Abstract 3977: Relationship of BMI to Change in Smoking Status: the CARDIA study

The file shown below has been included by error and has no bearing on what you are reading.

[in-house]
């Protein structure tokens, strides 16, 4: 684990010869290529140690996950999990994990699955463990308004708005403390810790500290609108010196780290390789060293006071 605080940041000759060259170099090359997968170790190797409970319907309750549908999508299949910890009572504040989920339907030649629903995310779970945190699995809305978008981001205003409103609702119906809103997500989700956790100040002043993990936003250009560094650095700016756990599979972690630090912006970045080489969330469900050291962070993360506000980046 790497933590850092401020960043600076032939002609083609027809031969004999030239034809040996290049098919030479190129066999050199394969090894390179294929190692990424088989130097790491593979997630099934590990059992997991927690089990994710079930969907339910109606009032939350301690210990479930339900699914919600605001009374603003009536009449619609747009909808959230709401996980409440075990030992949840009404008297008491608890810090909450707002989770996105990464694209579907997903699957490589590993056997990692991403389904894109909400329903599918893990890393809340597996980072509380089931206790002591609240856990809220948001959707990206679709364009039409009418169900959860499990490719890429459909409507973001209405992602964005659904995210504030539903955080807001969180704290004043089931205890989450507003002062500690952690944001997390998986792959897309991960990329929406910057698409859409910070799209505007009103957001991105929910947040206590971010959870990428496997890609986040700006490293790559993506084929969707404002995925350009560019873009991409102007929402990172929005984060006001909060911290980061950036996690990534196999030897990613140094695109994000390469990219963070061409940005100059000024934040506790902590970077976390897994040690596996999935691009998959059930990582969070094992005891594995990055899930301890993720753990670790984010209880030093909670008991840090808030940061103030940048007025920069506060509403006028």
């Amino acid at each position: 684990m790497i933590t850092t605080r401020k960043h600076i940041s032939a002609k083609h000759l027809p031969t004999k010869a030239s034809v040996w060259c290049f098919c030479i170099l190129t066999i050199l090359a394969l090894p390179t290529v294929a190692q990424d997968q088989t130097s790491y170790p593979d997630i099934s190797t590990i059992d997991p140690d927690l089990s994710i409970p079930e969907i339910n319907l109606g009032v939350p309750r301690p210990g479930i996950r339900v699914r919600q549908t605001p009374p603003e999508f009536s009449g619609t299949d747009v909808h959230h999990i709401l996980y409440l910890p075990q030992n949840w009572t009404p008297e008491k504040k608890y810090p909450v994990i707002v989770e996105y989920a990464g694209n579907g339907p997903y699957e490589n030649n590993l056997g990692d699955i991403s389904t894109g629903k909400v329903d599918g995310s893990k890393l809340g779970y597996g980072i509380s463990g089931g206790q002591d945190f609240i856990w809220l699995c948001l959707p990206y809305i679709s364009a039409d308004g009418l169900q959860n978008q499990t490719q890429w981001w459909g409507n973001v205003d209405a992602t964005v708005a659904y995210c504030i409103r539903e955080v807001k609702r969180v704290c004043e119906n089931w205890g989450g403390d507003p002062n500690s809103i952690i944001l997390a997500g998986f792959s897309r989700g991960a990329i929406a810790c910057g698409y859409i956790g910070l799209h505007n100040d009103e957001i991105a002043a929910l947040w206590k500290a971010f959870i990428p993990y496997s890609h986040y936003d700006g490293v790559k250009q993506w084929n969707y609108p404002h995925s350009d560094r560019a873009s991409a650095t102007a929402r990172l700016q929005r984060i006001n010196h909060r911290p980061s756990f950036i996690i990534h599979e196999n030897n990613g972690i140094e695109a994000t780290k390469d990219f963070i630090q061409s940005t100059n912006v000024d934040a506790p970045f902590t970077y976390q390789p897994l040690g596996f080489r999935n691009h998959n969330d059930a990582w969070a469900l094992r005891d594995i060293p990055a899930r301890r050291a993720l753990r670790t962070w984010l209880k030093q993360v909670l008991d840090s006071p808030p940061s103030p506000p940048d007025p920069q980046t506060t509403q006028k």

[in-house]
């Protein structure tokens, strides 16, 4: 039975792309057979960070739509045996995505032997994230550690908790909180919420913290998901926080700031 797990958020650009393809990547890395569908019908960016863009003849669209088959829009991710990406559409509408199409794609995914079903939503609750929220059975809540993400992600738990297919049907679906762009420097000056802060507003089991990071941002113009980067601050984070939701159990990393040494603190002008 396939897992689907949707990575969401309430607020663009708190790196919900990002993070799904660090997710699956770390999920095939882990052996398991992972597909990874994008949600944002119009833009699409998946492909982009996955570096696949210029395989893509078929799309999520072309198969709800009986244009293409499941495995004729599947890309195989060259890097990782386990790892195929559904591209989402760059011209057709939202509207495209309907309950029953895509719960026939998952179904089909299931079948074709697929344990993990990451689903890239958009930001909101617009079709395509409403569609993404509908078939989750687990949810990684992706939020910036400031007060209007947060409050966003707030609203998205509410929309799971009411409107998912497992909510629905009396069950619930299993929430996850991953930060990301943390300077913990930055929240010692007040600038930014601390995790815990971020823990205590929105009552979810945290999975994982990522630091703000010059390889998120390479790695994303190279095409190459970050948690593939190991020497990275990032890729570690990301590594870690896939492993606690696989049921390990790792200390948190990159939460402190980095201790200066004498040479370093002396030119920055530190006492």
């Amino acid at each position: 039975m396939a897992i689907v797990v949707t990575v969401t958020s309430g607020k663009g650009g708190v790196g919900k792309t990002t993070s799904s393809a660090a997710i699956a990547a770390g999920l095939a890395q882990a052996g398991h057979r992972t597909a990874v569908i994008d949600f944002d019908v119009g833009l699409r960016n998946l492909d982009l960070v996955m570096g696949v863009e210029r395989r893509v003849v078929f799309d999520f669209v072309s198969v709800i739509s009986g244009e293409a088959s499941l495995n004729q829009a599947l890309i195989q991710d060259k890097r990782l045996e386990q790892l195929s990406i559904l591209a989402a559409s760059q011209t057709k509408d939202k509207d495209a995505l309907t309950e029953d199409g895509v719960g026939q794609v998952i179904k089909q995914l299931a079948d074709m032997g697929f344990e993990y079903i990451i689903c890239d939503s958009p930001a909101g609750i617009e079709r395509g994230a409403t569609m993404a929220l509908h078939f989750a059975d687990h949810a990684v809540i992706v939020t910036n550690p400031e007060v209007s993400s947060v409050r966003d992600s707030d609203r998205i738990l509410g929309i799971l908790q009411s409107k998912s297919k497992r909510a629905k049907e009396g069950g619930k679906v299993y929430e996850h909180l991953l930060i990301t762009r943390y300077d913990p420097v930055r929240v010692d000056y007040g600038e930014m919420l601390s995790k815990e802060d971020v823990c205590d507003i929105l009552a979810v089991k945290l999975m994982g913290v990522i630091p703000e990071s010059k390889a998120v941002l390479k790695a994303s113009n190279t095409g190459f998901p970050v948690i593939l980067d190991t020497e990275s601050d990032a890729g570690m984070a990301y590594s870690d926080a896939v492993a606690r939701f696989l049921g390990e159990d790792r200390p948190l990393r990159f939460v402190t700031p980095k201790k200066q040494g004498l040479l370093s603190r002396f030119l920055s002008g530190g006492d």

Though smoking status has an interaction with BMI, the magnitude and significance of the effect had been difficult to assess. The CARDIA study, a longitudinal study designed to assess the progression of cardiovascular risk factors in black and white men and women aged 18–30 years at study onset has conducted 6 exams over 15 years where smoking status, height, and weight were recorded. The purpose of this study was to assess the impact of smoking status on visit to visit change in BMI. At baseline significant but contradictory differences were identified between smokers (S) and non-smokers (N): black male S were leaner than N (1.1 kg/m2) while white female S were heavier (0.8 kg/m2). CARDIA participants (n = 3871) were then divided into 4 groups at each visit (SS (persistent smokers), NN (never smokers), SN (quitters), and NS (starters)) with change in BMI/year calculated using generalized estimating equations. Comparisons were made between the rate of change/year and 0 for each group and between the SN (quitters) group and the others. All race/gender groups except NS (starters) increased BMI from visit to visit and all SN groups increased BMI more than the other 3 (Table⇓). Change in smoking status was associated with rate of BMI change, but those who continued to either smoke or not smoke gained weight at the same rate.